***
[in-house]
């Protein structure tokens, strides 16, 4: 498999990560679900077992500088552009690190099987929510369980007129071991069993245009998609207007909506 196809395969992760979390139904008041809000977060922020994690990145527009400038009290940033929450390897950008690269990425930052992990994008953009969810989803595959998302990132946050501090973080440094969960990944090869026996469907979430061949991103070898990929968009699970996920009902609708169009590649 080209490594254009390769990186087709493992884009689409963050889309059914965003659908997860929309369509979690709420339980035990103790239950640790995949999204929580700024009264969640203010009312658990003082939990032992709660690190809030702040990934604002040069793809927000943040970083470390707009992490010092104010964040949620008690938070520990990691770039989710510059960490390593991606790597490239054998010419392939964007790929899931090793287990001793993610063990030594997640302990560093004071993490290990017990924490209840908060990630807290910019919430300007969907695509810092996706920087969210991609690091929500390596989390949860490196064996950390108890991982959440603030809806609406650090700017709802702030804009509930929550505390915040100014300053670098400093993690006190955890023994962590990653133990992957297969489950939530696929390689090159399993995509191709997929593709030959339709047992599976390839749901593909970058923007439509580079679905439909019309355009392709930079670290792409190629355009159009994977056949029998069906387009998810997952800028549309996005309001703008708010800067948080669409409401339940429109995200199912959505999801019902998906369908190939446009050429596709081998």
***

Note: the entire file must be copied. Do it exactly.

[in-house]
């Protein structure tokens, strides 16, 4: 498999990560679900077992500088552009690190099987929510369980007129071991069993245009998609207007909506 196809395969992760979390139904008041809000977060922020994690990145527009400038009290940033929450390897950008690269990425930052992990994008953009969810989803595959998302990132946050501090973080440094969960990944090869026996469907979430061949991103070898990929968009699970996920009902609708169009590649 080209490594254009390769990186087709493992884009689409963050889309059914965003659908997860929309369509979690709420339980035990103790239950640790995949999204929580700024009264969640203010009312658990003082939990032992709660690190809030702040990934604002040069793809927000943040970083470390707009992490010092104010964040949620008690938070520990990691770039989710510059960490390593991606790597490239054998010419392939964007790929899931090793287990001793993610063990030594997640302990560093004071993490290990017990924490209840908060990630807290910019919430300007969907695509810092996706920087969210991609690091929500390596989390949860490196064996950390108890991982959440603030809806609406650090700017709802702030804009509930929550505390915040100014300053670098400093993690006190955890023994962590990653133990992957297969489950939530696929390689090159399993995509191709997929593709030959339709047992599976390839749901593909970058923007439509580079679905439909019309355009392709930079670290792409190629355009159009994977056949029998069906387009998810997952800028549309996005309001703008708010800067948080669409409401339940429109995200199912959505999801019902998906369908190939446009050429596709081998």